Study Shows Declining Trend in Global Water Availability
Global water availability is of critical significance to water resources for human livelihoods and socioeconomic development. Over the past two decades, global water availability has undergone substantial changes due to the complex interplay of climate change, changes in vegetation cover, and human activities.
Understanding land-based water cycles is an urgent imperative for addressing the challenges of climate change and implementing sustainable water resource management.
Prof. ZHANG Yongqiang at the Institute of Geographic Sciences and Natural Resources Research, Chinese Academy of Sciences and his team quantified the annual trends in global land water availability from 2001 to 2020. Using a combination of satellite data and large-scale basin observations they defined water availability as the net difference between precipitation supply and evapotranspiration demand.
The study was published in Science on November 3.
The researchers revealed that global water availability has significantly decreased, which was mainly due to the substantial decrease of water availability in the Southern Hemisphere, especially in regions such as South America, southwestern Africa, and northwestern Australia (Figure 1).
Conversely, the Northern Hemisphere has witnessed a mixed bag of trends, with some areas experiencing increased water availability, while other regions, such as Southeast Asia, eastern Europe, and Siberia, have seen declined water availability.
These changes are primarily driven by climate patterns, particularly those associated with El Ni？o-Southern Oscillation (ENSO). Additional factors, including vegetation greening and direct human activities, play a secondary role.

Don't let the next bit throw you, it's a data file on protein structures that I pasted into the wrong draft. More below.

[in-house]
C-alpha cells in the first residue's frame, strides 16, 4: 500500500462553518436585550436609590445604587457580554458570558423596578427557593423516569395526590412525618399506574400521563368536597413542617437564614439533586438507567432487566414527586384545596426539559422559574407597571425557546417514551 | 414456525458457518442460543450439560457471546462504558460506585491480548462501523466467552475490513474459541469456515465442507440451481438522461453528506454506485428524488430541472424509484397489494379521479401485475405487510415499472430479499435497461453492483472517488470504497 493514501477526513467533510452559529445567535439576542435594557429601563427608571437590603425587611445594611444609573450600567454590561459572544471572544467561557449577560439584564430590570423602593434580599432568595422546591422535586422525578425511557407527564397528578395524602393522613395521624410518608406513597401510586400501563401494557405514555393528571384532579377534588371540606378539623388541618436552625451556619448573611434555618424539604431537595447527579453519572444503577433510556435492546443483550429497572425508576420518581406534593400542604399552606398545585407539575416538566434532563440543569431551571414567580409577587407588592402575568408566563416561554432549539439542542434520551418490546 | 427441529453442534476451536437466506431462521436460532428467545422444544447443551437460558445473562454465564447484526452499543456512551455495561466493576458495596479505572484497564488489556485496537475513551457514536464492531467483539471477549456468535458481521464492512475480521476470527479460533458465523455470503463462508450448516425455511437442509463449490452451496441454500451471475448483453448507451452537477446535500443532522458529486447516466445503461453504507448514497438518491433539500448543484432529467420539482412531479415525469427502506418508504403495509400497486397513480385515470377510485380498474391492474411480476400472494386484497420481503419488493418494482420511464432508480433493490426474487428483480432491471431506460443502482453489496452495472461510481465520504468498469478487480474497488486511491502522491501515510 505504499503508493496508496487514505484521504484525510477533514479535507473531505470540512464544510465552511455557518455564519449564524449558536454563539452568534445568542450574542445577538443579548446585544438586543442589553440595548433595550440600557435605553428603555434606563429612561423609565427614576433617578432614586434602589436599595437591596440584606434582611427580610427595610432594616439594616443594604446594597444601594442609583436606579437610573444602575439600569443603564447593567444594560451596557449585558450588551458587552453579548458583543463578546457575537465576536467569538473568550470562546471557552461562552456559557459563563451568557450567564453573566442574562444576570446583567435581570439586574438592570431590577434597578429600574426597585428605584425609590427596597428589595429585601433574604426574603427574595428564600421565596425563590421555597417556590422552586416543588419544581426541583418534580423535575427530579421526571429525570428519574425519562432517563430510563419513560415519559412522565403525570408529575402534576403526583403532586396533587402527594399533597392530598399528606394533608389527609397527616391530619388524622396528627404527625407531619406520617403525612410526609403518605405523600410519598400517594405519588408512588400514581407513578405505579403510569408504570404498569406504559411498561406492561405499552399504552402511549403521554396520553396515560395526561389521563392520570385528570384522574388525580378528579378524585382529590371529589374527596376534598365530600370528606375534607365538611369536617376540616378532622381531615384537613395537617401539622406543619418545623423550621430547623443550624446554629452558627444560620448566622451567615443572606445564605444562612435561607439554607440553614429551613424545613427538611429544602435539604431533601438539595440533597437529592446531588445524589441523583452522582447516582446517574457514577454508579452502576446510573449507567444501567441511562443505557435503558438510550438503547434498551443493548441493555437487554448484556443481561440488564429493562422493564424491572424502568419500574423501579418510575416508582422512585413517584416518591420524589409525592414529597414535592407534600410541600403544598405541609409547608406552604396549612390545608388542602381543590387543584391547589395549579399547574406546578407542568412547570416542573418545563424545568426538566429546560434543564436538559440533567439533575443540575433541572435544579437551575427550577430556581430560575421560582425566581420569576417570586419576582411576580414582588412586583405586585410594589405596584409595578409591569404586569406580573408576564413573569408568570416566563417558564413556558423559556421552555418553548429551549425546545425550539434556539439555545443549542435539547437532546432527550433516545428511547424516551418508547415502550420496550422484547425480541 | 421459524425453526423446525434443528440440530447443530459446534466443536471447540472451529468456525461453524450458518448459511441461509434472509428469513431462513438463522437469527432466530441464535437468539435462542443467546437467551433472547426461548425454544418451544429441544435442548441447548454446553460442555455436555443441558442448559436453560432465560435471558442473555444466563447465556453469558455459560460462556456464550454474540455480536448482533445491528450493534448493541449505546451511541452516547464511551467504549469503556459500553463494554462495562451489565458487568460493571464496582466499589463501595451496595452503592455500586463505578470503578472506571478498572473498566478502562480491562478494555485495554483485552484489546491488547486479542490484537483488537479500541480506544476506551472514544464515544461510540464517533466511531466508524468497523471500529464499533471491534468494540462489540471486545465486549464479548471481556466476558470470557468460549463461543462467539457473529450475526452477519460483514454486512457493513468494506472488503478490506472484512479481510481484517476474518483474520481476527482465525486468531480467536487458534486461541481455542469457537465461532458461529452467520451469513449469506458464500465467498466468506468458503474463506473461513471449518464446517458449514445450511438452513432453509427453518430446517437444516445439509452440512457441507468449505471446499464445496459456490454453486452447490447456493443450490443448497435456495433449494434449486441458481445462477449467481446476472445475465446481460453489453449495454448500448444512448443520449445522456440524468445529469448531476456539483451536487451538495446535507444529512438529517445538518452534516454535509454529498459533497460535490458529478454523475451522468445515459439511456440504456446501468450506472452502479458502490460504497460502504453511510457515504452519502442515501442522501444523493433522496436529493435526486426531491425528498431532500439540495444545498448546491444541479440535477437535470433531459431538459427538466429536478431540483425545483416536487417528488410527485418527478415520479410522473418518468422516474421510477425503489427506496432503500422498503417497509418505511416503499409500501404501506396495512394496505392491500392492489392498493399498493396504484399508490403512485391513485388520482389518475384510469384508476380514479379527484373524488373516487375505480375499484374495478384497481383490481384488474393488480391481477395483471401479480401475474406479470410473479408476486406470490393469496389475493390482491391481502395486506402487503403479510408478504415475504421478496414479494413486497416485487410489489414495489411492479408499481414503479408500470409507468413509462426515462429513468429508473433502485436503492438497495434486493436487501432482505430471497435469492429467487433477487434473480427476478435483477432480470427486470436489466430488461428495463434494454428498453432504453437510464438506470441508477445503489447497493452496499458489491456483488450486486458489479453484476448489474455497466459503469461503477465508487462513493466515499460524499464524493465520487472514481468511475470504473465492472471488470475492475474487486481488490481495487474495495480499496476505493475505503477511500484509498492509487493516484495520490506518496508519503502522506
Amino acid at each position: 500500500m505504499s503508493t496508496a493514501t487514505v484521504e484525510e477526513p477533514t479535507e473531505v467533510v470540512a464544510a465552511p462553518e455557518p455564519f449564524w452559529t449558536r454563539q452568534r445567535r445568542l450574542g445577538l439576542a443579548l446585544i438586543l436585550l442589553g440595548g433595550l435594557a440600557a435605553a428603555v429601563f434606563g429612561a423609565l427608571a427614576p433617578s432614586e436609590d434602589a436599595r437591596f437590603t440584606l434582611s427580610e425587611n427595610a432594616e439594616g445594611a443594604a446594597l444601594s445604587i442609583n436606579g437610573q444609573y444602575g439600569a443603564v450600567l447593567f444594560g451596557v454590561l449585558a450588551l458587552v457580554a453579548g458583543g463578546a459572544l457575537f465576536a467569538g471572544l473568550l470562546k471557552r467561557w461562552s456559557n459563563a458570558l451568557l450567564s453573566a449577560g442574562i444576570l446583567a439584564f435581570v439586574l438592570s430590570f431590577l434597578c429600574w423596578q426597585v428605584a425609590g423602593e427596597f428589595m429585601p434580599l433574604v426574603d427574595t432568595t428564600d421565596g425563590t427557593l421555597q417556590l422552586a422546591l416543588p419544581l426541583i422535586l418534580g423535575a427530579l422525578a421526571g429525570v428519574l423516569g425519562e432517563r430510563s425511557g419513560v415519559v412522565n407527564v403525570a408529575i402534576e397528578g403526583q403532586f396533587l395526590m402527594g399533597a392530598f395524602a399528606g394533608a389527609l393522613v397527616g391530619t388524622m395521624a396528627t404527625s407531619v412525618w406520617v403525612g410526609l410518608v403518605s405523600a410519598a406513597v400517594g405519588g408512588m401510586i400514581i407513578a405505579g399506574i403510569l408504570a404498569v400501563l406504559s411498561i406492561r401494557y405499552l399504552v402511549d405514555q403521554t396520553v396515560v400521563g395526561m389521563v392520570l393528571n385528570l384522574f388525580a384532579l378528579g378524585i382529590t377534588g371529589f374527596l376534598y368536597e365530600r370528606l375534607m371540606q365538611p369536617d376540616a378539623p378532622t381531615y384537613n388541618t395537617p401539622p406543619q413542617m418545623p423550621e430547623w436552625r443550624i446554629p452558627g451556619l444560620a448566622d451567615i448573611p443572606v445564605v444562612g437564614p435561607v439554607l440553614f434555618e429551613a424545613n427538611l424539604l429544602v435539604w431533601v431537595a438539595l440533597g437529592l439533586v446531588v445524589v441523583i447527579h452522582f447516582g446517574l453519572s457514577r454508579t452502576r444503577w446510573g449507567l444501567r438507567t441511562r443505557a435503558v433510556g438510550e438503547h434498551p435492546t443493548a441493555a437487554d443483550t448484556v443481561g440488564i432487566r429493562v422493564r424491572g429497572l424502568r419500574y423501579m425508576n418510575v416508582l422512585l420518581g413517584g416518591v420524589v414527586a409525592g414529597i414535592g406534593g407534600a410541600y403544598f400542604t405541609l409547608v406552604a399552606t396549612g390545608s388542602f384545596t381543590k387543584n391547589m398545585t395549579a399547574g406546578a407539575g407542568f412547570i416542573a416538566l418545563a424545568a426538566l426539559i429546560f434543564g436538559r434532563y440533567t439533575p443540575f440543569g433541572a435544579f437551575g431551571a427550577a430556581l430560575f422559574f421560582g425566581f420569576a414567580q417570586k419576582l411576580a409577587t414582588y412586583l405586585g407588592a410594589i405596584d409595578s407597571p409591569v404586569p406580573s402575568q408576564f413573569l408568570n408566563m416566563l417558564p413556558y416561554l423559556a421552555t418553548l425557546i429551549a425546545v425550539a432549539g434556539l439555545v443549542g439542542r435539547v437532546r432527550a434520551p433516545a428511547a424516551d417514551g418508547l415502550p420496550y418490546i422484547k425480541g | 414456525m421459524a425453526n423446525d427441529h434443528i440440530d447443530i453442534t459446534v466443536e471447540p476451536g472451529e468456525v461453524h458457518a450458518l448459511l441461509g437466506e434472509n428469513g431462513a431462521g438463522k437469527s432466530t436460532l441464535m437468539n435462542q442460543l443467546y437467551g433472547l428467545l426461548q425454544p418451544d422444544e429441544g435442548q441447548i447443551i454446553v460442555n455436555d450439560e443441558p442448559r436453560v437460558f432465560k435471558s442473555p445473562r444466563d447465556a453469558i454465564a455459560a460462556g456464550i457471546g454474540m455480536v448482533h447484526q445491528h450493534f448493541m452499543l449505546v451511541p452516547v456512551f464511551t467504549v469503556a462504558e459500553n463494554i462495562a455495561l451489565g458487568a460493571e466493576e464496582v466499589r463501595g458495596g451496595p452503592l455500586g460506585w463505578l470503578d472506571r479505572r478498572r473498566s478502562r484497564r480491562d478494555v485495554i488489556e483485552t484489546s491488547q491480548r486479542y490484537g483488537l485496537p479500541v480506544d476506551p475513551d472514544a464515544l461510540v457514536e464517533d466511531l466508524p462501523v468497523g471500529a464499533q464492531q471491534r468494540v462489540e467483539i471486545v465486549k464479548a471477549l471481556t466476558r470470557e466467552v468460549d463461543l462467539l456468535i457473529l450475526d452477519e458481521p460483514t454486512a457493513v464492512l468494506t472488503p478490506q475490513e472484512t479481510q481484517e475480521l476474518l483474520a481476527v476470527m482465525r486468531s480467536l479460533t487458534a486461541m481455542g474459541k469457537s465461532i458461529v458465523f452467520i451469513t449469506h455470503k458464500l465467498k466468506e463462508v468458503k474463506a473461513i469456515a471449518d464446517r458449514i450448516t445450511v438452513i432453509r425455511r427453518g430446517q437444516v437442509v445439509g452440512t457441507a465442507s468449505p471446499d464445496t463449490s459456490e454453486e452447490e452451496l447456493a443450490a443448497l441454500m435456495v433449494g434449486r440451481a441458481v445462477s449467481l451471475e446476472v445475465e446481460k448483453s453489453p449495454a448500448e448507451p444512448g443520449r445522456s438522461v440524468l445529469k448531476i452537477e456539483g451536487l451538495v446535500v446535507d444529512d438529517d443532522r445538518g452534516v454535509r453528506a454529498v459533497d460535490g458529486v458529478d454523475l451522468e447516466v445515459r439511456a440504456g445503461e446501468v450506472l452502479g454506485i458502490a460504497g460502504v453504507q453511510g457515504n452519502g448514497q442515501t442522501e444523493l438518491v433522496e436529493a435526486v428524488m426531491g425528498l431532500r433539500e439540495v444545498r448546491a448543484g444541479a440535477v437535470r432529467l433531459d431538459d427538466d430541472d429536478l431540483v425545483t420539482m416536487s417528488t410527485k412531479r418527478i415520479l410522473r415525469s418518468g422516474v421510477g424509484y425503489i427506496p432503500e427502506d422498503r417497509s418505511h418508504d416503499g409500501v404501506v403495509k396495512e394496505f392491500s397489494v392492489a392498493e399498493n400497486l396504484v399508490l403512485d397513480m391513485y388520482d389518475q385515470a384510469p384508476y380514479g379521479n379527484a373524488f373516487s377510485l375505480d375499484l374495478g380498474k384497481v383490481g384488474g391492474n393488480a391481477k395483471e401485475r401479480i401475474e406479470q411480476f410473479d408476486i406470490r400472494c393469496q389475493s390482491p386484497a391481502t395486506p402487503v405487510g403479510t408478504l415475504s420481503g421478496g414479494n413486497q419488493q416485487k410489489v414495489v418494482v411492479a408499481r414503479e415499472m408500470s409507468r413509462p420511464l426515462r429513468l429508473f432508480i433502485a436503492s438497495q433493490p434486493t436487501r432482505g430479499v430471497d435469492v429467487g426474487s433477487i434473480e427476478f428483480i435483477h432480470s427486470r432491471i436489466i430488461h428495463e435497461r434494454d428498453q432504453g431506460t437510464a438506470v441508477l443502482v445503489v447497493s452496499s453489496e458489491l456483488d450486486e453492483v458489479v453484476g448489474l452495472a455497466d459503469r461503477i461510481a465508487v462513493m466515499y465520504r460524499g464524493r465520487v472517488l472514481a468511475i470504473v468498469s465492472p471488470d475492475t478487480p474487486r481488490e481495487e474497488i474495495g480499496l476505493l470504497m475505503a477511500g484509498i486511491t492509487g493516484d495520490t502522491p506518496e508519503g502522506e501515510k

“This research presents the importance of understanding and managing water resources in the face of climate change and it is potential to exacerbate regional water resource challenges, especially in the Southern Hemisphere”, Prof. ZHANG said.
“It also sheds light on the limited global-scale impact of vegetation changes on water resources, emphasizing that the relationship between vegetation and water availability is complex and further regional investigation is required”, he added.“The findings of Zhang et al. for the past two decades suggest future water management challenges in the Southern Hemisphere.”, Professor Günter Bl？sch, a global leading hydrologist said in a companion perspective. He further added that “There are water management challenges ahead brought about by reduced water resources in the Southern Hemisphere. Reduced water availability requires a shift from crisis response to long-term, proactive water management, as advocated in the Prague Statement of the International Association of Hydrological Sciences (IAHS)”.
|Fig. 1. Annual time series, variability and trend of global land water availability (WA) (Image by ZHANG Yongqiang）|